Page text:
Dividing Sentimental Items and “Low Value” Items When Getting Divorced
Surprisingly, oftentimes one of the most difficult parts of a divorce is the division of the smaller things like family photos and personal items. Dividing sentimental items for a divorce can be tricky. It may be easy enough to divide the big-ticket items because those have a clear monetary value that we can assign. People usually aren’t emotionally attached to the washer and dryer, so we can just assign a value to it, and someone can go buy a new one with their monetary award if they need to.
The smaller items are the ones that can be tricky though. One common small item to be divided are family photos. In the last 5-10 years technology has made this more manageable, as you can pay a fee to a company now to copy all of your hard photos onto a disk drive, so both parties can keep them. But that doesn’t solve the problem for all sentimental items.
Dividing sentimental items when both parties want them.
For items of sentimental value that modern technology hasn’t caught up to yet, it can be a real problem when both people want the item. Maybe this is a special antique that both parties like or any one of a thousand items that aren’t easily replaced by assigning a value to them. The same problem is true for smaller items like chairs, or that old Ikea bookshelf that costs $20 and is falling apart. While those don’t have sentimental value, they don’t have a monetary value worth bothering with, so who gets to keep it if both people want it?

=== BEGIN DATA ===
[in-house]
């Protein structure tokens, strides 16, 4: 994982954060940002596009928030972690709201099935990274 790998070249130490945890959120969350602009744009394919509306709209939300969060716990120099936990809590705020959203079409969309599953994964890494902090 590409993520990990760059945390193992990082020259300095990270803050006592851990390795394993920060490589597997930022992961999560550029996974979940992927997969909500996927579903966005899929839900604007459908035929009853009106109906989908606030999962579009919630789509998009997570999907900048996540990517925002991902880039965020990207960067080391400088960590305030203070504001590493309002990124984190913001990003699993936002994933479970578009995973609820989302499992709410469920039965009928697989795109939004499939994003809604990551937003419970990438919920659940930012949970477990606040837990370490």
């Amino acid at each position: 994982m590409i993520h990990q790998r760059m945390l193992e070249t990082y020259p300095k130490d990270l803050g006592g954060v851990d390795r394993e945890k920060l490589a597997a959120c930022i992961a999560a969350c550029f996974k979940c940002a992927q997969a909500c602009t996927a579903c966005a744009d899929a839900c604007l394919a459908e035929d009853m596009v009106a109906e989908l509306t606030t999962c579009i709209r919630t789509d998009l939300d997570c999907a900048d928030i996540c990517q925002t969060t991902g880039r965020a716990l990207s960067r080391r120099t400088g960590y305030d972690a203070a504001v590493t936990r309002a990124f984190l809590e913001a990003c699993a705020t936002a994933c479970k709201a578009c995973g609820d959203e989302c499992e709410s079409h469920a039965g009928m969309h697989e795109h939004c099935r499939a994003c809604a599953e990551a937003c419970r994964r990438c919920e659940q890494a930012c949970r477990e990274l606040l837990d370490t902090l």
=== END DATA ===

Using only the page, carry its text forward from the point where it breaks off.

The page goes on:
Judge’s often deal with this problem by not dealing with it, at least not themselves. They typically take the position that the two parties should be able to agree on dividing these things in a fair way, and if they can’t, they often force the parties to go to binding arbitration. The thought behind this being that if the parties know they have to pay a separate arbitration fee, they will stop fighting over these small items.
As a divorce attorney, I prefer a different method. I prefer to do a draft. I often suggest that my client and the other party each create a list on their own of every item that falls under this “too small to value” category. We then combine the lists into a single list and give both parties a copy of it. We flip a coin to see who goes first, and the parties take turns emailing the other with one item at a time that they are selecting. It can take a while, but that way people can choose their own value (by choosing more important things sooner) of what is most important to them, be it for sentimental reasons or not.
This only applies when parties going through a divorce are stuck here. Almost always, when push comes to shove, the parties are able to agree on a compromise to the small ticket items without having to resort to a method like this.